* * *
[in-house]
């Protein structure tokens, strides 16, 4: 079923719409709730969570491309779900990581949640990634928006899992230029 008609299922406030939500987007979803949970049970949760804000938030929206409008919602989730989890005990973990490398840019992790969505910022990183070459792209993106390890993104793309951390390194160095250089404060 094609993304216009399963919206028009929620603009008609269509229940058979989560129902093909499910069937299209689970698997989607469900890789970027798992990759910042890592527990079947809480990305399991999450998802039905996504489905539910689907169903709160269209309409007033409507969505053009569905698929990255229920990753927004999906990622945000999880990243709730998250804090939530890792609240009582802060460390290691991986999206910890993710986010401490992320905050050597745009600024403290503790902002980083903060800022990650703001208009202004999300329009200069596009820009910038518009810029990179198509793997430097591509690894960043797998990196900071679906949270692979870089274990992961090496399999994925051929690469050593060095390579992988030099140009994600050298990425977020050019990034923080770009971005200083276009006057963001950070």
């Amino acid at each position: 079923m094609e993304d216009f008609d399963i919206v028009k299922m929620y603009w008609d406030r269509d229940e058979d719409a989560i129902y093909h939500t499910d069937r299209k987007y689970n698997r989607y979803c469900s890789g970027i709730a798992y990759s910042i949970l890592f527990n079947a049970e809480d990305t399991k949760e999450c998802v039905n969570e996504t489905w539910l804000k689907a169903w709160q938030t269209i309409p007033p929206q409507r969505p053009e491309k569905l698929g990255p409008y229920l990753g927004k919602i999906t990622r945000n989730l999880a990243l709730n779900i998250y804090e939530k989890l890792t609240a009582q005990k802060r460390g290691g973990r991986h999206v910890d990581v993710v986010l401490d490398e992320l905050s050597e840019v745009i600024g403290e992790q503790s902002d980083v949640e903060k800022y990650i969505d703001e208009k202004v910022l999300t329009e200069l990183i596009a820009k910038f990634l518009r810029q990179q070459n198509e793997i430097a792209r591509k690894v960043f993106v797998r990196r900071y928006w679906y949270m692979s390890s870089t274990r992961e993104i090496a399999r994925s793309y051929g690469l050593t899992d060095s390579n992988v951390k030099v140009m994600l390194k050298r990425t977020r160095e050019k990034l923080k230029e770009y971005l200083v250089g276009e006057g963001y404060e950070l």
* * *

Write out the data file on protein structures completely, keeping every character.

[in-house]
């Protein structure tokens, strides 16, 4: 079923719409709730969570491309779900990581949640990634928006899992230029 008609299922406030939500987007979803949970049970949760804000938030929206409008919602989730989890005990973990490398840019992790969505910022990183070459792209993106390890993104793309951390390194160095250089404060 094609993304216009399963919206028009929620603009008609269509229940058979989560129902093909499910069937299209689970698997989607469900890789970027798992990759910042890592527990079947809480990305399991999450998802039905996504489905539910689907169903709160269209309409007033409507969505053009569905698929990255229920990753927004999906990622945000999880990243709730998250804090939530890792609240009582802060460390290691991986999206910890993710986010401490992320905050050597745009600024403290503790902002980083903060800022990650703001208009202004999300329009200069596009820009910038518009810029990179198509793997430097591509690894960043797998990196900071679906949270692979870089274990992961090496399999994925051929690469050593060095390579992988030099140009994600050298990425977020050019990034923080770009971005200083276009006057963001950070």
């Amino acid at each position: 079923m094609e993304d216009f008609d399963i919206v028009k299922m929620y603009w008609d406030r269509d229940e058979d719409a989560i129902y093909h939500t499910d069937r299209k987007y689970n698997r989607y979803c469900s890789g970027i709730a798992y990759s910042i949970l890592f527990n079947a049970e809480d990305t399991k949760e999450c998802v039905n969570e996504t489905w539910l804000k689907a169903w709160q938030t269209i309409p007033p929206q409507r969505p053009e491309k569905l698929g990255p409008y229920l990753g927004k919602i999906t990622r945000n989730l999880a990243l709730n779900i998250y804090e939530k989890l890792t609240a009582q005990k802060r460390g290691g973990r991986h999206v910890d990581v993710v986010l401490d490398e992320l905050s050597e840019v745009i600024g403290e992790q503790s902002d980083v949640e903060k800022y990650i969505d703001e208009k202004v910022l999300t329009e200069l990183i596009a820009k910038f990634l518009r810029q990179q070459n198509e793997i430097a792209r591509k690894v960043f993106v797998r990196r900071y928006w679906y949270m692979s390890s870089t274990r992961e993104i090496a399999r994925s793309y051929g690469l050593t899992d060095s390579n992988v951390k030099v140009m994600l390194k050298r990425t977020r160095e050019k990034l923080k230029e770009y971005l200083v250089g276009e006057g963001y404060e950070l």